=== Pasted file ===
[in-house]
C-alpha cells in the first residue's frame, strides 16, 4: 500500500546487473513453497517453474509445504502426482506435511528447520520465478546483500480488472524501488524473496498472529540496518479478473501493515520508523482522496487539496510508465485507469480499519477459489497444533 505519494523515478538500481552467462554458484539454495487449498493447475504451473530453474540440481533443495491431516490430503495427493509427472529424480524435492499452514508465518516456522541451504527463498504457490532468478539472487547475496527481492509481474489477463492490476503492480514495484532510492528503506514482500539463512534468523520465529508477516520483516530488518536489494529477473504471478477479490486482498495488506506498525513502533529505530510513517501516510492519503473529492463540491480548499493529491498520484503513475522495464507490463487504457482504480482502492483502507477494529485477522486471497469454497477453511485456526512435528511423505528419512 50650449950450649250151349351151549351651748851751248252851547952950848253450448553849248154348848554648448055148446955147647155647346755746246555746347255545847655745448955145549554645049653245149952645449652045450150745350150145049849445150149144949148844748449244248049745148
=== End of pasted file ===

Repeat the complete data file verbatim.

[in-house]
C-alpha cells in the first residue's frame, strides 16, 4: 500500500546487473513453497517453474509445504502426482506435511528447520520465478546483500480488472524501488524473496498472529540496518479478473501493515520508523482522496487539496510508465485507469480499519477459489497444533 505519494523515478538500481552467462554458484539454495487449498493447475504451473530453474540440481533443495491431516490430503495427493509427472529424480524435492499452514508465518516456522541451504527463498504457490532468478539472487547475496527481492509481474489477463492490476503492480514495484532510492528503506514482500539463512534468523520465529508477516520483516530488518536489494529477473504471478477479490486482498495488506506498525513502533529505530510513517501516510492519503473529492463540491480548499493529491498520484503513475522495464507490463487504457482504480482502492483502507477494529485477522486471497469454497477453511485456526512435528511423505528419512 50650449950450649250151349351151549351651748851751248252851547952950848253450448553849248154348848554648448055148446955147647155647346755746246555746347255545847655745448955145549554645049653245149952645449652045450150745350150145049849445150149144949148844748449244248049745148